On this record, I really wanted to base it on the drums because they carry a lot of the weight. We always have guitar and keyboards and previous records are more assaulting, for sure, but this one I wanted the bass and the drums to have a lot of texture of their own and almost be melodic in their own way. It's fun because we were a live band for so long. We wanted to just try and get good. We didn't have any real thoughts on records or anything. We just kept playing and tried to find our identity. So we rehearsed the hell out of all of our previous records, wrote everything as it was, went into the studio, and just laid it down. There was little room for adventure as far as talent. With this one, we wanted to show very bare bones ideas and get into the studio and try to be creative. Not be locked in. It was kind of crazy because no matter what you do, people will play it the way they learned it. The drums: Christopher [Guanlao] would write and four weeks later we'd say, "No, now with the way the album is sounding this song sounds like that." So he'd have to come up with something else.

I tend to think approaching an album the way you did Neck Of The Woods makes for a more genuine, spontaneous album.

That's the word I was looking for. Spontaneity. It's funny because it seems so controlled. Obviously there's no real jam time. There's no live time. We play the takes but we're not really together playing. It became more of a spontaneous thing in that we were able to do things without being locked down, I guess. Really, organic is something that I didn't expect this process to be but it ended up being more organic than ever. Instead of Christopher, our drummer, coming in for five days, putting down all of the drums then taking off and we'd see him when we start touring, the band was always set up. We were all always there but we never knew it until somebody started playing stuff. Everybody was active the whole time.

There's a quote on your website that I liked. You said, "There are certain things about growing up that are horrific." Horrific how?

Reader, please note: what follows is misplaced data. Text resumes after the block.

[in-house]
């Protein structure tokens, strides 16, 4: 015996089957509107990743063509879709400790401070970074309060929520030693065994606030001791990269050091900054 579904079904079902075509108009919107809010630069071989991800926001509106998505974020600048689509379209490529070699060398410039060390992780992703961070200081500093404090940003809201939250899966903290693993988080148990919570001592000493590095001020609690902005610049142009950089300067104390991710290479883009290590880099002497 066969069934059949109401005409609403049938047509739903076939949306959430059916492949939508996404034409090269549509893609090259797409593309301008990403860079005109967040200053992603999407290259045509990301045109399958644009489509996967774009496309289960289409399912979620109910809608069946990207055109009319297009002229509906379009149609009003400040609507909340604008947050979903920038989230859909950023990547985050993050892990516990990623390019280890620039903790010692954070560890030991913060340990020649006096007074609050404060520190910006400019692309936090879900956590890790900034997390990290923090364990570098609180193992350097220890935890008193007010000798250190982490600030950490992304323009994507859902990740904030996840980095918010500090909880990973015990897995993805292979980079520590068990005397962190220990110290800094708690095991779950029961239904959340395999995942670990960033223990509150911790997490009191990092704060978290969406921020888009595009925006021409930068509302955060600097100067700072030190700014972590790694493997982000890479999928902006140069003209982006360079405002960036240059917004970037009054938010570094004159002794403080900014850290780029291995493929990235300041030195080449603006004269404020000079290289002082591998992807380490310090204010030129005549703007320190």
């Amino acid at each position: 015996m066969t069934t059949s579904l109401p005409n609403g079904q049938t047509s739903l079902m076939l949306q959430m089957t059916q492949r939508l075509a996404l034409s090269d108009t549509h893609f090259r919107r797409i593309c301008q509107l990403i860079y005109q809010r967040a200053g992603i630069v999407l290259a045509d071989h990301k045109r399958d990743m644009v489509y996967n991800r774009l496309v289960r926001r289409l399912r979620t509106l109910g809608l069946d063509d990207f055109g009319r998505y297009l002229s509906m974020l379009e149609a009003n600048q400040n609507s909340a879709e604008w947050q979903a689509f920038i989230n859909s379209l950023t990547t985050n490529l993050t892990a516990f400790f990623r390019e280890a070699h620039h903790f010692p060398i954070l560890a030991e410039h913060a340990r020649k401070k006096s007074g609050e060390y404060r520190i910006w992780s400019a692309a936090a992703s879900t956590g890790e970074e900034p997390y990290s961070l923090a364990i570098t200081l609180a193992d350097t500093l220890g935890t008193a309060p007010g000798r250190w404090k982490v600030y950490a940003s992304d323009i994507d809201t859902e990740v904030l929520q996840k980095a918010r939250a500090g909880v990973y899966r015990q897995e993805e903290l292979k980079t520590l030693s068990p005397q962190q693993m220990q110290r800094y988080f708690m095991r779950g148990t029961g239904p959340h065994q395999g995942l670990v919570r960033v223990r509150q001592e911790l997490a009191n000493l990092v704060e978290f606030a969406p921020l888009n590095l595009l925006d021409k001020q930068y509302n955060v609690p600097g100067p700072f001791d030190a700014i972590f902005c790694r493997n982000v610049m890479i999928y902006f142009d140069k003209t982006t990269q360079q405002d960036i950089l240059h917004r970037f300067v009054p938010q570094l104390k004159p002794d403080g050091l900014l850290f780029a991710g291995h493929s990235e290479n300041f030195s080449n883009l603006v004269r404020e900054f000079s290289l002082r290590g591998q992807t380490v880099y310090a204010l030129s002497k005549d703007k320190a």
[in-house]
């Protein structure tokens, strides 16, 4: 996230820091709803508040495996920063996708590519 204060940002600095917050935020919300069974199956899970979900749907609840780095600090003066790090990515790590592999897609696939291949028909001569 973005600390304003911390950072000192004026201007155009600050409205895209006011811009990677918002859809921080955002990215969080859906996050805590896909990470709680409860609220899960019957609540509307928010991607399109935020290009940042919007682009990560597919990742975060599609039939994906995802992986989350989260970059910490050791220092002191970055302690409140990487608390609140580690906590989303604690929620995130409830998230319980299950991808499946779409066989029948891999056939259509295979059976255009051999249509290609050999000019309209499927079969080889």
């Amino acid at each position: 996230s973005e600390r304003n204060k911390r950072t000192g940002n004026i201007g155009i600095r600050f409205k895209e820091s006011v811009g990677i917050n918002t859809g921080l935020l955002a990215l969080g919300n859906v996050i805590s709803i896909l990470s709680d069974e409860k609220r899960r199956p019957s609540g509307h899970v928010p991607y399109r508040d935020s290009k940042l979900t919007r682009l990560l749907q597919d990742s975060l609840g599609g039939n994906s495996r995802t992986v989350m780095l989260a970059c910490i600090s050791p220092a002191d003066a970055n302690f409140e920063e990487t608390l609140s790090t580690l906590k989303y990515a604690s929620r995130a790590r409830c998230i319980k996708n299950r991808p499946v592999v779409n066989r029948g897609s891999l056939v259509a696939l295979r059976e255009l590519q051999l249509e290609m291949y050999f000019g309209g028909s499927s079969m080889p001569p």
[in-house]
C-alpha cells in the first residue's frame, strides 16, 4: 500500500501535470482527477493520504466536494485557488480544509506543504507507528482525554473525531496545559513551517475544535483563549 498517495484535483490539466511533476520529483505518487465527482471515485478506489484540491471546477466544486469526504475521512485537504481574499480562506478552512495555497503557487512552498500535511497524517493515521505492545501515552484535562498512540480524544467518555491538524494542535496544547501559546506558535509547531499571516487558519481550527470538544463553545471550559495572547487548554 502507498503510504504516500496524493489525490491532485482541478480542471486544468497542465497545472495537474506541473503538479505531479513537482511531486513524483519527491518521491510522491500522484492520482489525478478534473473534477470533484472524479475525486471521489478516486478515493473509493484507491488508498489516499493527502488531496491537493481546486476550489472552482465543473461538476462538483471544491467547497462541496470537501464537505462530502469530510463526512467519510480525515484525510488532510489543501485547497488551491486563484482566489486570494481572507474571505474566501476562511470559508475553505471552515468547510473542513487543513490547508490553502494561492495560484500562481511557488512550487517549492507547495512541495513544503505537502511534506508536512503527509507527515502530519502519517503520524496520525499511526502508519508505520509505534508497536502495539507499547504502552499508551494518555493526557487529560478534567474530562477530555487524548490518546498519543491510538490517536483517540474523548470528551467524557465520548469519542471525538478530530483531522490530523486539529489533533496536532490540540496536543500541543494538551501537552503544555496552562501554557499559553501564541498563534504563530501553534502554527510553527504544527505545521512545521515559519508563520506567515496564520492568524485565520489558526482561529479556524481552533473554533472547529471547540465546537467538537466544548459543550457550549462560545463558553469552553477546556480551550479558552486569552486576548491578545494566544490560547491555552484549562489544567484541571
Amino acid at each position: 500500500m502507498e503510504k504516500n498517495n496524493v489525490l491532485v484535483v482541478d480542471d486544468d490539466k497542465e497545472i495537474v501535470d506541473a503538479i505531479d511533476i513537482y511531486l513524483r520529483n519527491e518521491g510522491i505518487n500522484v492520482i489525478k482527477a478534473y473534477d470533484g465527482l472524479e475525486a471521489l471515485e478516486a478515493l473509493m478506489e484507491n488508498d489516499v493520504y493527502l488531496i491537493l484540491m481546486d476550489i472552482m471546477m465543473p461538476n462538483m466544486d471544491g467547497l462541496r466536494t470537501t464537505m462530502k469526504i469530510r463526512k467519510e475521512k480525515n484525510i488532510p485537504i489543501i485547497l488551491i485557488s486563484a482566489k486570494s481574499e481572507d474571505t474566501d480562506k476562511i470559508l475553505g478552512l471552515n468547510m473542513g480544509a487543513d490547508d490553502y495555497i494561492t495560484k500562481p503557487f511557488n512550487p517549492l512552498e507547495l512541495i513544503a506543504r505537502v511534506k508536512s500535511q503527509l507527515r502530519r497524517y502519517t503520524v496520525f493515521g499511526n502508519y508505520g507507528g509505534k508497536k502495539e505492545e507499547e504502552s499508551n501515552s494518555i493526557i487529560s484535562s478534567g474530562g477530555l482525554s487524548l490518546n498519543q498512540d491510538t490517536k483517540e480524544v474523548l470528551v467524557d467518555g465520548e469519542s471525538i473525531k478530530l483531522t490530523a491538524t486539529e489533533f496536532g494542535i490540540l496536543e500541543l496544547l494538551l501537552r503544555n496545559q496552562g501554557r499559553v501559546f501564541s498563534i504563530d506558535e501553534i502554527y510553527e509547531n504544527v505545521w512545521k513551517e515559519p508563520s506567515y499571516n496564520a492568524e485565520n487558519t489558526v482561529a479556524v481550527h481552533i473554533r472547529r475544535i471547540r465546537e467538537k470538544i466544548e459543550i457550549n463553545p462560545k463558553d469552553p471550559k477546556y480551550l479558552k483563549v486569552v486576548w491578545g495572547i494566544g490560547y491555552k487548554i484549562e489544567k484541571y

Part of it is I knew there'd be certain themes on the album, especially with a lot of the conversations I was having. And I didn't expect to record the album where I grew up until I was 18 in Topanga Canyon; that was a surprise. I did a lot of reflecting and walking around my neighborhood at night—which was kind of creepy, right? I shouldn't have been doing that. I can imagine the conversation if a cop came: "Oh, it's okay, I'm in a band and I'm trying to evoke something!"—(Laughs) I think there was a lot of stuff that I was remembering, subtle things about me that I only remembered because I was seeing certain places again and thinking about how I felt when I was young and realizing that I still felt that way. Those feelings aren't gone; I just never really reflected on it.

Then there are some things that are completely gone, completely missing. Part of it is joy, something about being faced with it and the nostalgia, you realize how much you miss it. It's weird because the neighborhood changed so much and I started to feel like I was seeing everything so closely and I started to trip out. "Did this happen? Am I from here?!" Then the next door neighbor's dad came out and said, "Hey!" and I felt so happy (laughs). You just start tricking yourself because that world is just completely gone. What's that quote? You don't want to die two miles from where you were born? That kind of freaks me out. I felt like, going back to Topanga Canyon, I went through a lot of the stages that I remembered going through. First I felt like a little kid, amazing! Then somewhere during the recording process I became a teenager. And I was angsty, miserable, and felt stuck; we were literally on top of a mountain. You skateboard down for a couple miles then you have to get your ass back up. Then I felt that whole "this sucks" feeling and it was pretty much, "Well, I'm out. I'm out and not coming back. See ya!"

I used to hear people say a band was "the voice" for a certain generation. Do you think that can be said for Silversun Pickups or is it a dead term?

I hope not! That sounds like the kiss of death! When we got nominated for Best New Artist or whatever at the Grammys, I thought we were screwed! (Laughs) "Oh shit! Hey, guys, I think we suck! Please don't win this one." I feel like there's always "this year's Beatles" or the other one was "Radiohead of Blank." I hope we're not like that because that would be a drag! It must be a really slow time for music if we are. I kind of find this time mysterious. As far as being a musician, I don't know. This is the music world that we were birthed in so I don't know of any other way but there's a big question mark to it. Where's it going? Who the hell knows. Like with us, the people at ASCAP just found out about us. I have no idea how but I'm glad they did.

I think there are certain things that you can't control, things that you'd want to happen. Luckily, they have happened but we can't take any credit for it. It just sort of is what it is. We'd make records that people didn't even like at first. It'd take them a while but then they'd come up to me after a while and they get it. We've had reviewers come up to us and say, "Sorry about that review, but I like your record now!" (Laughs) Talk about us at all, that's all we need! It's not lost on us that we're played on the radio. We do get a sense from people that, as far as this thing has gotten, we're not working to get shoved down anybody's throats. We shy away from all of that stuff. So it still feels like, even when we play all of these shows, that we're still the fans' band, and that feels good.